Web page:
(Still on second sub-point) However, I can easily imagine Firefox use of thread-like concurrency structures, both "native" and "internal/lightweight", to be implemented in a less-than optimal matter. (Gecko is still at "Version One.) Tracemonkey, within Firefox, could be suffering from excessive overhead. But I'll SWAG that to be a kinda big reseach project-- and definitely a different bug ID, even if some TM or Firefox code expert DOES raise a hand to say "I know of some easy, low risk changes which could improve this a lot".

So what's left after we toss out "Windows versus Linux" completely, and move "Firefox Windows running jit.content=true inside VM manager xxx is amazingly faster than same Firefox running within Windows native" to another bug? Exactly what you just said is left-- running with jit.content=true degrades Firefox performance on this particular script, and we both wonder why this 15000x repitition loop didn't get *better*.

Comment 5

10 years ago
<quote> focus only on the "degrades when JIT is off" issue</quote>
I think this is an oversimplification.

<quote>"piling on" all kinds of baggage about Linux versus Windows</quote>
I've never argued it was a Windows vs Linux issue.

<quote> you're under-estimating the number of context switches </quote>
My experience analyzing the CPU cycles lost to context switching tells me this is irrelevant for this particular test. If you have evidence that shows otherwise please post.

I don't believe this is a threading issue either (syscalls vs user mode futex to guard resources etc.) because I have no evidence that the single threaded test is facing massive contention for resources. I simply don't see how it could. I usually do this analysis with tools under Linux and don't know how to do this analysis under Windows so I can't provide data.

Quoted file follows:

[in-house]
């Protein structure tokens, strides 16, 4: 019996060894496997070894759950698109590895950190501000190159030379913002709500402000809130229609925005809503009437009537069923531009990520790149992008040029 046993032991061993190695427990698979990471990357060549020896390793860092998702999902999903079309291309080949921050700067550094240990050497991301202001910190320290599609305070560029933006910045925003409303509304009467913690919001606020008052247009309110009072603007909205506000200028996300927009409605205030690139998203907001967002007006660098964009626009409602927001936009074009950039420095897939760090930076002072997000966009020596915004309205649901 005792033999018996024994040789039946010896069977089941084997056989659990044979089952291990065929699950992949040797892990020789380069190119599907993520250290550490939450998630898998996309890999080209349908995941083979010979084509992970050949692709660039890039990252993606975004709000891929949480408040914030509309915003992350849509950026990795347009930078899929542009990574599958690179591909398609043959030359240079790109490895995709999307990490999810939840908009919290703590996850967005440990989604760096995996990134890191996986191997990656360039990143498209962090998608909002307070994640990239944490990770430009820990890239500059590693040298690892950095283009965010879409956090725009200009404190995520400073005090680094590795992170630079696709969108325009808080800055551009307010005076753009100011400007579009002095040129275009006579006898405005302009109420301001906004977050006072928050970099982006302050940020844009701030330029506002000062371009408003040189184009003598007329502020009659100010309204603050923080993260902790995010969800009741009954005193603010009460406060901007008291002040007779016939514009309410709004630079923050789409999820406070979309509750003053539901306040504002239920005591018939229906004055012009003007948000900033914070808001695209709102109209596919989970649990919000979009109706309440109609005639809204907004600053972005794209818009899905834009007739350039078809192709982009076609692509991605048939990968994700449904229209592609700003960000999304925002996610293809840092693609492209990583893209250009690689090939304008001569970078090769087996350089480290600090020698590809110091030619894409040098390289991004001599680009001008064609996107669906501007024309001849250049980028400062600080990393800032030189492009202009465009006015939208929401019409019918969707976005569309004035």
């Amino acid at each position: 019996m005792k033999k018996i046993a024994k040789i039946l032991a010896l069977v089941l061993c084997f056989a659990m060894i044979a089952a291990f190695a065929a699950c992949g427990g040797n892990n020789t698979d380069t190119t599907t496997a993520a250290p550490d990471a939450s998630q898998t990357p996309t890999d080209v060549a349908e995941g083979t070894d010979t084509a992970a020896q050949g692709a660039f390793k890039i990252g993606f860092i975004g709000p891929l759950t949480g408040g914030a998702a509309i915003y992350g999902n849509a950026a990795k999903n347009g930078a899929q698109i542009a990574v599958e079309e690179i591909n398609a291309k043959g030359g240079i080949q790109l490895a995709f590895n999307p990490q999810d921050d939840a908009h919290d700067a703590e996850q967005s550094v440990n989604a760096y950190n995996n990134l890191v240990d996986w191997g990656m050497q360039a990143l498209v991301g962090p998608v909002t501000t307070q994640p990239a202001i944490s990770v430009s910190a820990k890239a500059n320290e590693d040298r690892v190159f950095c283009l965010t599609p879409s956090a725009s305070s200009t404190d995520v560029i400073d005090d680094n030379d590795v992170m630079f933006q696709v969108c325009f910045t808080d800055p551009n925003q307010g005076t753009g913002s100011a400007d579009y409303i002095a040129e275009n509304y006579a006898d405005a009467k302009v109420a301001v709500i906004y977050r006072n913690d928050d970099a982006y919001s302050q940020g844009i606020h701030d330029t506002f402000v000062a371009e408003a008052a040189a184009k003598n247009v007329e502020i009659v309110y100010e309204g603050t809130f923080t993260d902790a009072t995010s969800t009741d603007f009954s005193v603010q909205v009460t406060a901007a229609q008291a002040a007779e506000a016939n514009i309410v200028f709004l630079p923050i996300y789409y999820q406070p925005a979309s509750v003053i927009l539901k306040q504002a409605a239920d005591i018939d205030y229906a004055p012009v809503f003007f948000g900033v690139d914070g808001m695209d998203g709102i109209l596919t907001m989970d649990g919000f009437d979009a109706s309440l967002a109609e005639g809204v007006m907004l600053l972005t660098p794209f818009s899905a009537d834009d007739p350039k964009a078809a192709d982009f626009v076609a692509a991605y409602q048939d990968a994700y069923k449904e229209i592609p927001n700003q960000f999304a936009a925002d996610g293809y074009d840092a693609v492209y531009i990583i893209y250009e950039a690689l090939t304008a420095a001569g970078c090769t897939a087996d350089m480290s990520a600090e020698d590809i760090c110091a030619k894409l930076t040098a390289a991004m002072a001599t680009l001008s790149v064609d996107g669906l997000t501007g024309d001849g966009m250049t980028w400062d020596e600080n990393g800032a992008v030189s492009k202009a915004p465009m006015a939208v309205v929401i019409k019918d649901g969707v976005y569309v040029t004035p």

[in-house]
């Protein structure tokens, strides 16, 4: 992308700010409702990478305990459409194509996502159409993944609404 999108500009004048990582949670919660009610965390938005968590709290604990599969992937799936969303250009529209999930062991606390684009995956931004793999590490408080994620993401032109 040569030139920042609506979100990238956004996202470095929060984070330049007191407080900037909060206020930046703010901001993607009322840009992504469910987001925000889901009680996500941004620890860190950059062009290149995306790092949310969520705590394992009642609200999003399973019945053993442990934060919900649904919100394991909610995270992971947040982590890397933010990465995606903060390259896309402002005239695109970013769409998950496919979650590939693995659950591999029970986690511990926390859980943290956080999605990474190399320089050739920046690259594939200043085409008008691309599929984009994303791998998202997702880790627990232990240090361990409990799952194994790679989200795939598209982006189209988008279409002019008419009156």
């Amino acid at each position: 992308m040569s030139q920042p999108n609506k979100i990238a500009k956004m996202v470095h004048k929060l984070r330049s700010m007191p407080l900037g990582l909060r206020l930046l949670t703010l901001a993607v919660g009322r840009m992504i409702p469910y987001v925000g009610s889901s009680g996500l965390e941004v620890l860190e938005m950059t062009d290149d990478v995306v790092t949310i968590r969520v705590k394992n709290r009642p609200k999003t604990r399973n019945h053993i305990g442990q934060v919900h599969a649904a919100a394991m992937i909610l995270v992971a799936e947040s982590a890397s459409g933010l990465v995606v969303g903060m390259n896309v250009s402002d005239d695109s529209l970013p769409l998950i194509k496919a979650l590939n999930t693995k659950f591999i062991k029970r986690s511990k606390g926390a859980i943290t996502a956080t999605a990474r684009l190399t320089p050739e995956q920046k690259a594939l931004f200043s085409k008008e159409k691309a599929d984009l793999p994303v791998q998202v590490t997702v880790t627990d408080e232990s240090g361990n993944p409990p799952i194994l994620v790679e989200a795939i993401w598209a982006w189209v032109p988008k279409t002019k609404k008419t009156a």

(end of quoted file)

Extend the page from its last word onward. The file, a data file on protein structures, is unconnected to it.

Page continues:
It would be fine to agree to disagree and leave this up to the TM folks.

<quote>and move "Firefox Windows running jit.content=true inside VM manager xxx is amazingly faster than same Firefox running within Windows native" to another bug</quote>
I've really tried to build a case for _this_ bug around this evidence:
1. in VM without JIT: speed = X
2. in VM with JIT: speed = 13X
3. no VM without JIT: speed = Y
4. no VM with JIT: speed = ~Y (why not ~13Y?)

I'm simply hoping the TM folks can use this data to make TM better. I am reluctant to speculate further. I trust the TM devs to take the data for what it's worth and do the right thing. I'm willing to leave it at that.


Comment 6

10 years ago


10 years ago
Assignee: general → gal
From what I understand here, there should be a significant tm perf gain here, requesting wanted1.9.1?
Flags: wanted1.9.1?
Keywords: perf
Is this still valid?
Ever confirmed: true
Flags: wanted1.9.1? → wanted1.9.2?

Comment 9

9 years ago
The 13x speedup difference is no longer reproducible.
I wonder if whatever corner case was causing this has been 'fixed'?
I wonder if there are too many steps in the function() that is being tested and TM is no longer tracing it. It would be really handy to me to be able to tell when this occurs for given functions. One too many steps and TM is disabled; if there was a way to test for that it wouldn't be too hard to make minor code changes to get huge performance benefits. I digress...
Flags: wanted1.9.2?
Looks like no longer exists. Mark, is there an alternative site to test? Otherwise, this should be closed as INCOMPLETE.
Just realized that Mark has an email at as well. Seems unlikely we're going to hear back from him.
Last Resolved: 7 years ago
Resolution: --- → INCOMPLETE
You need to log in before you can comment on or make changes to this bug.